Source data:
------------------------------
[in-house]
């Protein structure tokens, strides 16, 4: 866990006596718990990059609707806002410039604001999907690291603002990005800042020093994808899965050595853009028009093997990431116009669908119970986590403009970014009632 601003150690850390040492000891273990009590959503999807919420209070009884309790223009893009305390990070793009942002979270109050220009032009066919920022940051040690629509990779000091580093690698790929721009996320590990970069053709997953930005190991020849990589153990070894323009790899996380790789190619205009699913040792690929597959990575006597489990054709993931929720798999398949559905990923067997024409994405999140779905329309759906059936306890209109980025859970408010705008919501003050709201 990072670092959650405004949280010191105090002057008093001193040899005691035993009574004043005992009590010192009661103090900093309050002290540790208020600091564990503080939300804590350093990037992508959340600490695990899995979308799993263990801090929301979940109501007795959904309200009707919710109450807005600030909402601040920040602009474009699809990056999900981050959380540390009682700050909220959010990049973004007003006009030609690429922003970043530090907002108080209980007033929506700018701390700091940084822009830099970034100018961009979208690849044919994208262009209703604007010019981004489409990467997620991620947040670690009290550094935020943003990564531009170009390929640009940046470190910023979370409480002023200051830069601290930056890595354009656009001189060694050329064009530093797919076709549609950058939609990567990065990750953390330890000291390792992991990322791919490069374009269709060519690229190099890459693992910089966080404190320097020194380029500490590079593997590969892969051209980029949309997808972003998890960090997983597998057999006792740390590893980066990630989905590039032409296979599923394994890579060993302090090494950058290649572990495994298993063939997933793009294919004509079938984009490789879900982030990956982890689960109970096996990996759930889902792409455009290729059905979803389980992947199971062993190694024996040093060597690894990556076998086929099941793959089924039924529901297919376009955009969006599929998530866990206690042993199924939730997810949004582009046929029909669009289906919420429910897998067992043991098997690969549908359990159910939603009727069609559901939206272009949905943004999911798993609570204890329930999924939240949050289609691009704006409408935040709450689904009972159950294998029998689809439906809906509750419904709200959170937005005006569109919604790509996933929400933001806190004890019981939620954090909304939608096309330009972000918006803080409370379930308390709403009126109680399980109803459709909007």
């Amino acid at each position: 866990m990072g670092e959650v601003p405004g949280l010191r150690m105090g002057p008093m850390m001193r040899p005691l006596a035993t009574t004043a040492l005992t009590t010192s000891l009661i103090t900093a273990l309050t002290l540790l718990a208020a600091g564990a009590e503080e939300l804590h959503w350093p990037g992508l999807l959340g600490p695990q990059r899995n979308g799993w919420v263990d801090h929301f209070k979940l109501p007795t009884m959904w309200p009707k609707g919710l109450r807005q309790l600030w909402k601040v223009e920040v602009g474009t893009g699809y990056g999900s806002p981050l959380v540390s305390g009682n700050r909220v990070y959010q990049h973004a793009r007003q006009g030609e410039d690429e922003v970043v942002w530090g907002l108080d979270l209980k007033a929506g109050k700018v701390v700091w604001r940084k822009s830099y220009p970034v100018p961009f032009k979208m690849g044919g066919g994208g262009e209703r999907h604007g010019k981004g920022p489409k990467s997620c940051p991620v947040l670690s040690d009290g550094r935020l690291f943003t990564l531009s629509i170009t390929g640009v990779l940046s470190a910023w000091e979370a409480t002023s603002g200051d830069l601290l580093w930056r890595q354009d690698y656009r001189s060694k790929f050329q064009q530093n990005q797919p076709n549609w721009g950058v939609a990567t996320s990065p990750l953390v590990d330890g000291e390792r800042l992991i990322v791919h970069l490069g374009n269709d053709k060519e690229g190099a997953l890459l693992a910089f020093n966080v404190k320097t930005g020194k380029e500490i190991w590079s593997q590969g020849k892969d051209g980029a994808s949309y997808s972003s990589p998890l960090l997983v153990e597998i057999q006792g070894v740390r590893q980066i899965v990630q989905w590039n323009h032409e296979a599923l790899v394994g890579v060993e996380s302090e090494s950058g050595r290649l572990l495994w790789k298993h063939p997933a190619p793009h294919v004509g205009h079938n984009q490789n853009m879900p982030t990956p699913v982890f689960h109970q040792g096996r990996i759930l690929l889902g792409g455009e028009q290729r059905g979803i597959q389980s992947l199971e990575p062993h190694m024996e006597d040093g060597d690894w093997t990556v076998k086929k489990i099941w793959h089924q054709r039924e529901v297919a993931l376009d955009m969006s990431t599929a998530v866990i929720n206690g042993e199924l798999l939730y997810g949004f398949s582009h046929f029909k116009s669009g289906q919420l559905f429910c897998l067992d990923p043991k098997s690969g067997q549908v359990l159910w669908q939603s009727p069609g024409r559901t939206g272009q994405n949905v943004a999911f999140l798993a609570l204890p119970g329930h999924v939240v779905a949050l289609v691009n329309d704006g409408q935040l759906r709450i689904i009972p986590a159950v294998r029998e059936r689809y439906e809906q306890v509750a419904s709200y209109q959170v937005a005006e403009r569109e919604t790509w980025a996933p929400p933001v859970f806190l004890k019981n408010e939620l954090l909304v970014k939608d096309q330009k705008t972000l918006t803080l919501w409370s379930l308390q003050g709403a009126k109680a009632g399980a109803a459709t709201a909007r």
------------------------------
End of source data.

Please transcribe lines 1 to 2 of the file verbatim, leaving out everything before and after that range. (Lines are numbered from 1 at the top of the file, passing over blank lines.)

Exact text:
[in-house]
């Protein structure tokens, strides 16, 4: 866990006596718990990059609707806002410039604001999907690291603002990005800042020093994808899965050595853009028009093997990431116009669908119970986590403009970014009632 601003150690850390040492000891273990009590959503999807919420209070009884309790223009893009305390990070793009942002979270109050220009032009066919920022940051040690629509990779000091580093690698790929721009996320590990970069053709997953930005190991020849990589153990070894323009790899996380790789190619205009699913040792690929597959990575006597489990054709993931929720798999398949559905990923067997024409994405999140779905329309759906059936306890209109980025859970408010705008919501003050709201 990072670092959650405004949280010191105090002057008093001193040899005691035993009574004043005992009590010192009661103090900093309050002290540790208020600091564990503080939300804590350093990037992508959340600490695990899995979308799993263990801090929301979940109501007795959904309200009707919710109450807005600030909402601040920040602009474009699809990056999900981050959380540390009682700050909220959010990049973004007003006009030609690429922003970043530090907002108080209980007033929506700018701390700091940084822009830099970034100018961009979208690849044919994208262009209703604007010019981004489409990467997620991620947040670690009290550094935020943003990564531009170009390929640009940046470190910023979370409480002023200051830069601290930056890595354009656009001189060694050329064009530093797919076709549609950058939609990567990065990750953390330890000291390792992991990322791919490069374009269709060519690229190099890459693992910089966080404190320097020194380029500490590079593997590969892969051209980029949309997808972003998890960090997983597998057999006792740390590893980066990630989905590039032409296979599923394994890579060993302090090494950058290649572990495994298993063939997933793009294919004509079938984009490789879900982030990956982890689960109970096996990996759930889902792409455009290729059905979803389980992947199971062993190694024996040093060597690894990556076998086929099941793959089924039924529901297919376009955009969006599929998530866990206690042993199924939730997810949004582009046929029909669009289906919420429910897998067992043991098997690969549908359990159910939603009727069609559901939206272009949905943004999911798993609570204890329930999924939240949050289609691009704006409408935040709450689904009972159950294998029998689809439906809906509750419904709200959170937005005006569109919604790509996933929400933001806190004890019981939620954090909304939608096309330009972000918006803080409370379930308390709403009126109680399980109803459709909007």